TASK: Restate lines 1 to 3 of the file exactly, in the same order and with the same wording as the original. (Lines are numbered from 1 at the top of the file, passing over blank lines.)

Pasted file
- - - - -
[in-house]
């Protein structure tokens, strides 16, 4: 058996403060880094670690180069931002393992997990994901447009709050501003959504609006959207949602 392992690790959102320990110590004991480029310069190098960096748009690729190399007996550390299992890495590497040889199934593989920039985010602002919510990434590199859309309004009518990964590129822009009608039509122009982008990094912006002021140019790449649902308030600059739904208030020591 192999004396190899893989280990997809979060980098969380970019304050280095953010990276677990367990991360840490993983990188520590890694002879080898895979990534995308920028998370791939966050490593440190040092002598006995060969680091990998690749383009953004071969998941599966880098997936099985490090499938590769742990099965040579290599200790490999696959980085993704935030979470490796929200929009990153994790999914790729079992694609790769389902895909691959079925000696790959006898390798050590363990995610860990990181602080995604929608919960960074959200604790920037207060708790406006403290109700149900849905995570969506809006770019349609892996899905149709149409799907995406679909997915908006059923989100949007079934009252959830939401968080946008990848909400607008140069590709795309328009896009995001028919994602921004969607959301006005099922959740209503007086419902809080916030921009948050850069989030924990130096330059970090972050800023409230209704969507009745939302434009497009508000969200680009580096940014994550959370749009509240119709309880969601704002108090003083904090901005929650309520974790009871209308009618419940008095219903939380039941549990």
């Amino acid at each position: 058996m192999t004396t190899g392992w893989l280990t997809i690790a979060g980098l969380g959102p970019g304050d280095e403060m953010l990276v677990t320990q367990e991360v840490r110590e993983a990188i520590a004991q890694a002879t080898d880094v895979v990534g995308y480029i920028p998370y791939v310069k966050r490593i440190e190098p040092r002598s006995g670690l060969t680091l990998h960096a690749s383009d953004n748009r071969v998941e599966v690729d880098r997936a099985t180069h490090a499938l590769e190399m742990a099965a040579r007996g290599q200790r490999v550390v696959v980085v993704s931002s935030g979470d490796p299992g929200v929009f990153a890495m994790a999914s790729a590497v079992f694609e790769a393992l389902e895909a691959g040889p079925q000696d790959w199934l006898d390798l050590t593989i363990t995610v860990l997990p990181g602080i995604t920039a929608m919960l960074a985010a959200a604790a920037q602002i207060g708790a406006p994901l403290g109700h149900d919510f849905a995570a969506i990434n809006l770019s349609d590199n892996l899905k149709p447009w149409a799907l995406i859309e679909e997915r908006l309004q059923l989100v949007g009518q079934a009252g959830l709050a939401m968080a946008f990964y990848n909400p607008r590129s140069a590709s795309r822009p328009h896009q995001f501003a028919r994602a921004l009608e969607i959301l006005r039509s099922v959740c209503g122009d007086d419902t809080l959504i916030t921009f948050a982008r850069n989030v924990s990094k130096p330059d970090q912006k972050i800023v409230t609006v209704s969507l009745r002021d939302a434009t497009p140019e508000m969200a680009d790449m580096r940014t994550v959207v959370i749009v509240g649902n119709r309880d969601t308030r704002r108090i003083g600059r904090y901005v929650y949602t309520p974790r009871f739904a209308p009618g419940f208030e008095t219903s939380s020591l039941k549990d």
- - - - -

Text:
[in-house]
């Protein structure tokens, strides 16, 4: 058996403060880094670690180069931002393992997990994901447009709050501003959504609006959207949602 392992690790959102320990110590004991480029310069190098960096748009690729190399007996550390299992890495590497040889199934593989920039985010602002919510990434590199859309309004009518990964590129822009009608039509122009982008990094912006002021140019790449649902308030600059739904208030020591 192999004396190899893989280990997809979060980098969380970019304050280095953010990276677990367990991360840490993983990188520590890694002879080898895979990534995308920028998370791939966050490593440190040092002598006995060969680091990998690749383009953004071969998941599966880098997936099985490090499938590769742990099965040579290599200790490999696959980085993704935030979470490796929200929009990153994790999914790729079992694609790769389902895909691959079925000696790959006898390798050590363990995610860990990181602080995604929608919960960074959200604790920037207060708790406006403290109700149900849905995570969506809006770019349609892996899905149709149409799907995406679909997915908006059923989100949007079934009252959830939401968080946008990848909400607008140069590709795309328009896009995001028919994602921004969607959301006005099922959740209503007086419902809080916030921009948050850069989030924990130096330059970090972050800023409230209704969507009745939302434009497009508000969200680009580096940014994550959370749009509240119709309880969601704002108090003083904090901005929650309520974790009871209308009618419940008095219903939380039941549990």
């Amino acid at each position: 058996m192999t004396t190899g392992w893989l280990t997809i690790a979060g980098l969380g959102p970019g304050d280095e403060m953010l990276v677990t320990q367990e991360v840490r110590e993983a990188i520590a004991q890694a002879t080898d880094v895979v990534g995308y480029i920028p998370y791939v310069k966050r490593i440190e190098p040092r002598s006995g670690l060969t680091l990998h960096a690749s383009d953004n748009r071969v998941e599966v690729d880098r997936a099985t180069h490090a499938l590769e190399m742990a099965a040579r007996g290599q200790r490999v550390v696959v980085v993704s931002s935030g979470d490796p299992g929200v929009f990153a890495m994790a999914s790729a590497v079992f694609e790769a393992l389902e895909a691959g040889p079925q000696d790959w199934l006898d390798l050590t593989i363990t995610v860990l997990p990181g602080i995604t920039a929608m919960l960074a985010a959200a604790a920037q602002i207060g708790a406006p994901l403290g109700h149900d919510f849905a995570a969506i990434n809006l770019s349609d590199n892996l899905k149709p447009w149409a799907l995406i859309e679909e997915r908006l309004q059923l989100v949007g009518q079934a009252g959830l709050a939401m968080a946008f990964y990848n909400p607008r590129s140069a590709s795309r822009p328009h896009q995001f501003a028919r994602a921004l009608e969607i959301l006005r039509s099922v959740c209503g122009d007086d419902t809080l959504i916030t921009f948050a982008r850069n989030v924990s990094k130096p330059d970090q912006k972050i800023v409230t609006v209704s969507l009745r002021d939302a434009t497009p140019e508000m969200a680009d790449m580096r940014t994550v959207v959370i749009v509240g649902n119709r309880d969601t308030r704002r108090i003083g600059r904090y901005v929650y949602t309520p974790r009871f739904a209308p009618g419940f208030e008095t219903s939380s020591l039941k549990d």